Often, the plots of horror films, thrillers and detectives unfold on the streets of real cities, but much more often producers and screenwriters prudently invent fake cities - so that they do not have to deal with the discontent of local residents, defamed directly from television screens. With their light hand, fictional cities appeared that fans of famous films know better than their five fingers. Let's talk about several such virtual universes that have become places of power and the subject of worship.
Strictly speaking, this is a real town, in America there are even several of them - one in Texas, the other in the western part of the country, in Maryland. But the most important events of the Scream franchise take place not in one of them, but in a certain collective abstract city of the American hinterland.
In the event that you have not yet been to these blooming calm streets and find it necessary to look at one of the series, remember: "Scream" is a story with a double bottom, and from terrible to ridiculous there is one step.
We recommend paying attention to Elm Street, where Sidney Prescot once lived. It is not difficult to guess that this arc refers us to Freddy Krueger and his part of the cinematic universe.
It's a little more distant past. It was on these streets that the crazy doc and his young pal Marty fought against alternative versions of the future, burned the city clock with a lightning strike and stole weapons-grade plutonium from Libyan terrorists. Or rather, Dr. Brown stole, but both had to deal with the consequences of this magnificent crime.
By the way, the town has a real prototype - Mill Valley in California. There is no particular difference between them, but the locals did not guess to use this similarity for commercial purposes.
From the world of cinema, it's time to move to small screens and stroll through the city from the most mysterious and strange multi-part film - "Twin Peaks" by the inimitable horror master David Lynch.
In February 1989, the car of Federal Bureau of Investigation agent Dale Cooper arrives in this modest and quiet town in the middle of Washington state to investigate the mysterious murder of a girl named Laura Palmer.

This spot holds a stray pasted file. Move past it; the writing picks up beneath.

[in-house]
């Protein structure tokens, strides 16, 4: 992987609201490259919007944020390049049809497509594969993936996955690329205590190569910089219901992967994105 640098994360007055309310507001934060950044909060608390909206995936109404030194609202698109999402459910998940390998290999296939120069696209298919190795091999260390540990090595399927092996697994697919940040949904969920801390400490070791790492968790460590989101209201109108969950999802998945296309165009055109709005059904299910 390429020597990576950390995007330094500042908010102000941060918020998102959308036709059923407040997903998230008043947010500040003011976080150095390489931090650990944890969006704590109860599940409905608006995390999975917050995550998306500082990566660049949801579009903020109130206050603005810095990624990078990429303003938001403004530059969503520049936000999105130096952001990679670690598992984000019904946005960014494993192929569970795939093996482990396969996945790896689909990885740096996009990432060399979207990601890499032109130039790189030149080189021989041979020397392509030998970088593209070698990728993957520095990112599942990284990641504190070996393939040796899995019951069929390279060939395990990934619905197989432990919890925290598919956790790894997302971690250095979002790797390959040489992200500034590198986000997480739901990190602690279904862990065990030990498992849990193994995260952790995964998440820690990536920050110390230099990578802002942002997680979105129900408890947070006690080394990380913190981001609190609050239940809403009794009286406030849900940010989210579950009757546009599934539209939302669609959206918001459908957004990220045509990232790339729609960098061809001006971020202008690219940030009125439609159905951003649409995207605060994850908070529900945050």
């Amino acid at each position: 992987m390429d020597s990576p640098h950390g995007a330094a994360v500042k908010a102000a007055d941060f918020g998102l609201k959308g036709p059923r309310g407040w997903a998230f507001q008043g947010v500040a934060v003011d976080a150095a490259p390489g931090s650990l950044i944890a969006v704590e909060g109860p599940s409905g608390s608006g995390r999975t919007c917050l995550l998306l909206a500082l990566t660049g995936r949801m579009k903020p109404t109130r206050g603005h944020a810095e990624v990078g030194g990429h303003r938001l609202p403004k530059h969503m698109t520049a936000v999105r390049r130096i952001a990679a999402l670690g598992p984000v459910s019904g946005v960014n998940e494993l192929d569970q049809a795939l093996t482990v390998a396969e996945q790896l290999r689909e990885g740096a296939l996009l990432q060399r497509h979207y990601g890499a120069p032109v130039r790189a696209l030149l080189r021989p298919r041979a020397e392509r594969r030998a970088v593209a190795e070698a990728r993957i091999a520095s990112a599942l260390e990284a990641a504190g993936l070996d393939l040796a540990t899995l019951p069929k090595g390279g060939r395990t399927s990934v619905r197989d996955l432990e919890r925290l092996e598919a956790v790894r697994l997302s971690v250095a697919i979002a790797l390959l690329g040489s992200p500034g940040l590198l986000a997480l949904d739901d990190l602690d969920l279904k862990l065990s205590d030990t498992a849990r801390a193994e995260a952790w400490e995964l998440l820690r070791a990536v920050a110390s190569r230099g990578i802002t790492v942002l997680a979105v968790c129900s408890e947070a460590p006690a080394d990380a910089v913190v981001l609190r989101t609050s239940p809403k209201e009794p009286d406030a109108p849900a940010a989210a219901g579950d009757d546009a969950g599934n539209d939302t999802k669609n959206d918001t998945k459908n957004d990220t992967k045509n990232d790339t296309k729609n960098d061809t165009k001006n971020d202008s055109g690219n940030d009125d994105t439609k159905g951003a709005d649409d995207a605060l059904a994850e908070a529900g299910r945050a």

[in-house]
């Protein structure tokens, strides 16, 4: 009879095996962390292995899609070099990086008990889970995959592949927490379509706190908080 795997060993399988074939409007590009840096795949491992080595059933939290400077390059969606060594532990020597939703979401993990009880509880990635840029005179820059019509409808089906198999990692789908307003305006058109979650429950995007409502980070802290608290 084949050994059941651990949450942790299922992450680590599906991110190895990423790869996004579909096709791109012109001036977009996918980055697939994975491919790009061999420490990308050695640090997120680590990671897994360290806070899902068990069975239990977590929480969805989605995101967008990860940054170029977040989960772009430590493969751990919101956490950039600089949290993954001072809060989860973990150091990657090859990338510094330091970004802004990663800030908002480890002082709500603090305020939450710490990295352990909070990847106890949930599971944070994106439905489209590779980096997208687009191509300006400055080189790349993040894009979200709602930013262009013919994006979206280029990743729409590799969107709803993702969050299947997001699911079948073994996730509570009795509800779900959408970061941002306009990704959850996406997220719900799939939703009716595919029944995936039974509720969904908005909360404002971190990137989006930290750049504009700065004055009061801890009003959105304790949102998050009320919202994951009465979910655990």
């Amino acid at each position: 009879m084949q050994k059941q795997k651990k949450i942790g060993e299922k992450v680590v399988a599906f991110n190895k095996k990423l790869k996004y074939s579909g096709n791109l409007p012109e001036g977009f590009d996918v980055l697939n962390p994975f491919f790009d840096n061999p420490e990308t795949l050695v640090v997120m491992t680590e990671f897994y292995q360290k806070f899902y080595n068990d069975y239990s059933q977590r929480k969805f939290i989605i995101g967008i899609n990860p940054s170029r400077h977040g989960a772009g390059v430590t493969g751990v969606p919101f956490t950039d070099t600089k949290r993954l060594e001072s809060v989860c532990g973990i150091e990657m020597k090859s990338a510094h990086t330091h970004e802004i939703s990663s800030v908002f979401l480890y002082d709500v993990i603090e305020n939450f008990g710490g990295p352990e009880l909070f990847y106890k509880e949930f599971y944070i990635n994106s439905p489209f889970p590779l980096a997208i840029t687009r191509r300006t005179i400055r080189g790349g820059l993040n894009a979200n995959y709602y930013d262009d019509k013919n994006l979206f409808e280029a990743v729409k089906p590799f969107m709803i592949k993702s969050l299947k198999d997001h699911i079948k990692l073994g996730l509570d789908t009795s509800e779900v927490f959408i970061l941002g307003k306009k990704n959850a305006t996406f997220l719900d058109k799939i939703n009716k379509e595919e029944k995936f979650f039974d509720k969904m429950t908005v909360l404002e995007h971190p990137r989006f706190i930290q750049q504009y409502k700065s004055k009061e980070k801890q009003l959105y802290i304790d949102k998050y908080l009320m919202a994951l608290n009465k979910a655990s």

At first, everything seems to be an ordinary rural detective, but the events that replace each other with incredible speed soon take out the brain of even the most calm and balanced viewer. The second part of the franchise is worse, but also impresses with dynamism and non-standard plot moves.
This place is very similar to Twin Peaks, its creator clearly drew inspiration from Lynch when he created this surreal animated film.
Twins Deeper and Mabel go on vacation to their great-uncle in a quiet and unremarkable town in the middle of Oregon. Despite the unpretentiousness, in fact, Gravity hides a lot of strange things that the audience will have to learn with the active and direct participation of a restless couple.
But those who created this cartoon were clearly inspired not by Twin Peaks and other worlds of Lynch, but by the classic North American blackness, which is unequivocally hinted at by the black and white classics of Hollywood.
The town is full of noir, inhabited by anthropomorphic animals, and the capital letter in all this is a carefully thought-out and elegantly designed detective line. Plus, the city is quite unusual and will clearly appeal to lovers of strange for dessert.
It's more of a neo-noir – that is, a classic "sin city", but in a new entourage that echoes the genres of science fiction or even fantasy. There are certain parallels with Los Angeles, which appeared before the audience in all its glory in the dilogy "Blade Runner".
Although in fact, the roots of this world lie in the Japanese computer toy "Pokemon", which preceded the appearance of a series of animated films, and then full-length films.